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Invest Ophthalmol Vis Sci. 1999 Aug;40(9):1936-43.

Ocular predictors of the onset of juvenile myopia.

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The Ohio State University College of Optometry, Columbus 43210-1240, USA.



The purpose of this study was to identify reliable predictors of the onset of juvenile myopia.


The data from 554 children enrolled in the Orinda Longitudinal Study of Myopia (OLSM) as nonmyopes with baseline data from the third grade were evaluated to develop a predictive profile for later onset of juvenile myopia. Myopia was defined as at least -0.75 D of myopia in the vertical and horizontal meridians of the right eye as measured by cycloplegic autorefraction (n = 45 children). Chosen predictors were refractive error and the ocular components: corneal power, Gullstrand crystalline lens power, and axial length. Sensitivity and specificity were calculated. Receiver operating characteristic (ROC) curves were generated to evaluate and compare these predictors singly and combined.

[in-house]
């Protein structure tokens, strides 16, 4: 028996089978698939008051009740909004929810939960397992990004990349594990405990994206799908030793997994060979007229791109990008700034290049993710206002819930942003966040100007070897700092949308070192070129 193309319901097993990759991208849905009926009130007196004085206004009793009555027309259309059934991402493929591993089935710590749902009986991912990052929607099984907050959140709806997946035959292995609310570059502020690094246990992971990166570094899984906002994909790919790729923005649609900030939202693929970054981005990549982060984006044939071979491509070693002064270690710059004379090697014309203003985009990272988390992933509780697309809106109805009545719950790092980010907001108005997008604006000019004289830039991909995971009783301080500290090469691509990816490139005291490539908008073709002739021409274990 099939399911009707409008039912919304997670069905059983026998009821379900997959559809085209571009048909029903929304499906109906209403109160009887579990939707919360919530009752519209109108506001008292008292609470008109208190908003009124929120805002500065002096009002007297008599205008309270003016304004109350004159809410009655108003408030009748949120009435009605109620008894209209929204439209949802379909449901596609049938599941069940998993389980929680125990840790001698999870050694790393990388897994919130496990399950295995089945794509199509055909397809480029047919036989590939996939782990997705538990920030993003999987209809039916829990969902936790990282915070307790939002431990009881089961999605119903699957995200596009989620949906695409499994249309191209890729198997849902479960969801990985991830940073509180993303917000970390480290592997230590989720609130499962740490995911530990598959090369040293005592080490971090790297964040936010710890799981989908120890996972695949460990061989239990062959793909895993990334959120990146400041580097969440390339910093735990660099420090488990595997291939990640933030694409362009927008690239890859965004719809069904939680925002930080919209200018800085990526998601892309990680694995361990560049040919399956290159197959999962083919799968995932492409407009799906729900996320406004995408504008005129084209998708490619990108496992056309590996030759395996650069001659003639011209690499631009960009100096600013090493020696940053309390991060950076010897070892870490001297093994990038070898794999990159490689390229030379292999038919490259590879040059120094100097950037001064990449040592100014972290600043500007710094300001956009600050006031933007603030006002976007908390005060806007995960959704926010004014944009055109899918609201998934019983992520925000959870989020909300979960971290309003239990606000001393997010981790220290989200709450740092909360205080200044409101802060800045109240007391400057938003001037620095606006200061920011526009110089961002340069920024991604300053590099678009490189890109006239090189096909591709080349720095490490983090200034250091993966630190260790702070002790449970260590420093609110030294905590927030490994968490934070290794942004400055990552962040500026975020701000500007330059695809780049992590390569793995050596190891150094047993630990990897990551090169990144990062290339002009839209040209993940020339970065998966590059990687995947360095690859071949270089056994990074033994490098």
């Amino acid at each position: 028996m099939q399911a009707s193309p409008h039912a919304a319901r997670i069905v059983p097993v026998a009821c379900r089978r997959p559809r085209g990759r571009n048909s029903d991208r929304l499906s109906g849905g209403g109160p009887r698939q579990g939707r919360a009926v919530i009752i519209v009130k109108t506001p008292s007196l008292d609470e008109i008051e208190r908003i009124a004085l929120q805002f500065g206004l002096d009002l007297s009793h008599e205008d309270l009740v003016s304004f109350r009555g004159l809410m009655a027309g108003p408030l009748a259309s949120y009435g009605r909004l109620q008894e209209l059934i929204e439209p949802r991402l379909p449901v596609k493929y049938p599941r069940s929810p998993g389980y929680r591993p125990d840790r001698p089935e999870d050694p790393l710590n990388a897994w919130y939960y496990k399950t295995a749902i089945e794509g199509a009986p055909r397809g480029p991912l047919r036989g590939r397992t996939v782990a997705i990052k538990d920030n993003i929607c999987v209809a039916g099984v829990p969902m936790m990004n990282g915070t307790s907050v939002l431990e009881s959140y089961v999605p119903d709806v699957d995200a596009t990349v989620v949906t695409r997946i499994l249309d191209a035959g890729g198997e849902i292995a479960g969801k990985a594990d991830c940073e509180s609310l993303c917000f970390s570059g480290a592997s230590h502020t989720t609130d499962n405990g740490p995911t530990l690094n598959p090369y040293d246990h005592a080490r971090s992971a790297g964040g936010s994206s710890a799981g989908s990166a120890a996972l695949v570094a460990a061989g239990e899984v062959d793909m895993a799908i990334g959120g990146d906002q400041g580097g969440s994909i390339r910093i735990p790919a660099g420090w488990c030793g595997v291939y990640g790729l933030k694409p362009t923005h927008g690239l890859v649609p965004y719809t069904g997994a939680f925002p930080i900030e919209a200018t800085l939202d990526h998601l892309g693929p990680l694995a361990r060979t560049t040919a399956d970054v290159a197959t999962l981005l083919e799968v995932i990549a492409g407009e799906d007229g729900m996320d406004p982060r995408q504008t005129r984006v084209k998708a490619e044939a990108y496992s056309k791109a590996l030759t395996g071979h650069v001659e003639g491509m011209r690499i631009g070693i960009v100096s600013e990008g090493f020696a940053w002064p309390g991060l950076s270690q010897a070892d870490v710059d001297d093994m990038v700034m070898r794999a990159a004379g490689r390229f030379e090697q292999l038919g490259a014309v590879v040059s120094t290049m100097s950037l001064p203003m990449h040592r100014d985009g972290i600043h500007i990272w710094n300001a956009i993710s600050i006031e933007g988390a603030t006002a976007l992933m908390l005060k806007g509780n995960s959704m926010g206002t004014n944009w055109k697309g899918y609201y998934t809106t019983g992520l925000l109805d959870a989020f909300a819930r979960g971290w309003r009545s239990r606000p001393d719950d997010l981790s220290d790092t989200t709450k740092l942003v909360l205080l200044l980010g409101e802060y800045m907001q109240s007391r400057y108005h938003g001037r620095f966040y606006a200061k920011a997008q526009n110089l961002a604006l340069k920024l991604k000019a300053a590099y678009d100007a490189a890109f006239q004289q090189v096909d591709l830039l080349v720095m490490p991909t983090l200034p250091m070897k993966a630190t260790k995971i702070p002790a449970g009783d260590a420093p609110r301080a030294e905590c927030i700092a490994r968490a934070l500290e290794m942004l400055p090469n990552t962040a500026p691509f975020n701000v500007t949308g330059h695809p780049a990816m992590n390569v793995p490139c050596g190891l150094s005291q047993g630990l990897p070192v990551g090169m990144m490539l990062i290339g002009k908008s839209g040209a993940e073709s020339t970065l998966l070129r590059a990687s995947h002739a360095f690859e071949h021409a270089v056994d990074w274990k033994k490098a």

Refractive error, axial length, Gullstrand lens and pod corneal power were all significant predictive factors for the onset of juvenile myopia. The best single predictor of future myopia onset in the right eye was the right eye's cycloplegic autorefraction spherical refractive error value (mean sphere across 10 readings) at baseline. For a cut point of less than +0.75 D hyperopia in the third grade, sensitivity was 86.7% and specificity was 73.3%. The area under the ROC curve for this mean sphere was 0.880. Producing a logistic model combining mean sphere, corneal power, Gullstrand lens power, and axial length results in a slight improvement in predictive ability (area under the ROC curve = 0.893).


Onset of juvenile myopia can be predicted with moderate accuracy using the mean cycloplegic, spherical refractive error in the third grade. Measurement of other ocular components at this age improves predictive ability, albeit incrementally. Further improvements in the prediction of myopia onset will require the use of longitudinal data in addition to one-time measurement of refractive error and the ocular components.

[Indexed for MEDLINE]

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